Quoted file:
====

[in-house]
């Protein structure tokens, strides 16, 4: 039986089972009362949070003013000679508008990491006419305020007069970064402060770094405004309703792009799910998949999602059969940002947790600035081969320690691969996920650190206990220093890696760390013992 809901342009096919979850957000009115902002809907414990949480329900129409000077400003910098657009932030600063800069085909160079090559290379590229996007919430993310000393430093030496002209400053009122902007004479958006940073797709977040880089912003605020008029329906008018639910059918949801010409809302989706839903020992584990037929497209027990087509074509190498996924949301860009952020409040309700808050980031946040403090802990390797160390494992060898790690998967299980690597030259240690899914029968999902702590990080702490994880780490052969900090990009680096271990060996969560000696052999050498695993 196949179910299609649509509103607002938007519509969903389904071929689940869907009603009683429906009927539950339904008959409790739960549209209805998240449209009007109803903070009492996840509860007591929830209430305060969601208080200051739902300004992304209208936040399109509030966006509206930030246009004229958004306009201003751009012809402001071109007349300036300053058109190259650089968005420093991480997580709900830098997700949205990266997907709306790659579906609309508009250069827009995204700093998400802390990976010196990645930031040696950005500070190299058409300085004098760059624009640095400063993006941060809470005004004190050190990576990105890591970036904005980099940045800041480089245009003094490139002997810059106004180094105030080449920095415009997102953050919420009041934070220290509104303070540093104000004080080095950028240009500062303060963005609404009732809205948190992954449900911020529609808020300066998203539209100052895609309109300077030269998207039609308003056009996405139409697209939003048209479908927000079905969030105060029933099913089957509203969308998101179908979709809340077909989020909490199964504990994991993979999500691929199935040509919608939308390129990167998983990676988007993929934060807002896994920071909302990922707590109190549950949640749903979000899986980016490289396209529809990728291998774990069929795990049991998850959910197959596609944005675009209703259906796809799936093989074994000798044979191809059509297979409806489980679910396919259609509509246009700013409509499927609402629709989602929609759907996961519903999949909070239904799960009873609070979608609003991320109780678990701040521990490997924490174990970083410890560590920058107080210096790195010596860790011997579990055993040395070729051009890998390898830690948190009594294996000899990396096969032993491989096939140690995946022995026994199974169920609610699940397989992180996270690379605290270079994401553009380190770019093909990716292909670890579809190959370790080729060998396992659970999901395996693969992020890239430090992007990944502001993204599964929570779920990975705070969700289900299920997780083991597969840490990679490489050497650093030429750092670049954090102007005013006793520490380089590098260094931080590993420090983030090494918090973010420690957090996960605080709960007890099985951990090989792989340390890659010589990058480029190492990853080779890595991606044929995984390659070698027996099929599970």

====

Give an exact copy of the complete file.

[in-house]
């Protein structure tokens, strides 16, 4: 039986089972009362949070003013000679508008990491006419305020007069970064402060770094405004309703792009799910998949999602059969940002947790600035081969320690691969996920650190206990220093890696760390013992 809901342009096919979850957000009115902002809907414990949480329900129409000077400003910098657009932030600063800069085909160079090559290379590229996007919430993310000393430093030496002209400053009122902007004479958006940073797709977040880089912003605020008029329906008018639910059918949801010409809302989706839903020992584990037929497209027990087509074509190498996924949301860009952020409040309700808050980031946040403090802990390797160390494992060898790690998967299980690597030259240690899914029968999902702590990080702490994880780490052969900090990009680096271990060996969560000696052999050498695993 196949179910299609649509509103607002938007519509969903389904071929689940869907009603009683429906009927539950339904008959409790739960549209209805998240449209009007109803903070009492996840509860007591929830209430305060969601208080200051739902300004992304209208936040399109509030966006509206930030246009004229958004306009201003751009012809402001071109007349300036300053058109190259650089968005420093991480997580709900830098997700949205990266997907709306790659579906609309508009250069827009995204700093998400802390990976010196990645930031040696950005500070190299058409300085004098760059624009640095400063993006941060809470005004004190050190990576990105890591970036904005980099940045800041480089245009003094490139002997810059106004180094105030080449920095415009997102953050919420009041934070220290509104303070540093104000004080080095950028240009500062303060963005609404009732809205948190992954449900911020529609808020300066998203539209100052895609309109300077030269998207039609308003056009996405139409697209939003048209479908927000079905969030105060029933099913089957509203969308998101179908979709809340077909989020909490199964504990994991993979999500691929199935040509919608939308390129990167998983990676988007993929934060807002896994920071909302990922707590109190549950949640749903979000899986980016490289396209529809990728291998774990069929795990049991998850959910197959596609944005675009209703259906796809799936093989074994000798044979191809059509297979409806489980679910396919259609509509246009700013409509499927609402629709989602929609759907996961519903999949909070239904799960009873609070979608609003991320109780678990701040521990490997924490174990970083410890560590920058107080210096790195010596860790011997579990055993040395070729051009890998390898830690948190009594294996000899990396096969032993491989096939140690995946022995026994199974169920609610699940397989992180996270690379605290270079994401553009380190770019093909990716292909670890579809190959370790080729060998396992659970999901395996693969992020890239430090992007990944502001993204599964929570779920990975705070969700289900299920997780083991597969840490990679490489050497650093030429750092670049954090102007005013006793520490380089590098260094931080590993420090983030090494918090973010420690957090996960605080709960007890099985951990090989792989340390890659010589990058480029190492990853080779890595991606044929995984390659070698027996099929599970």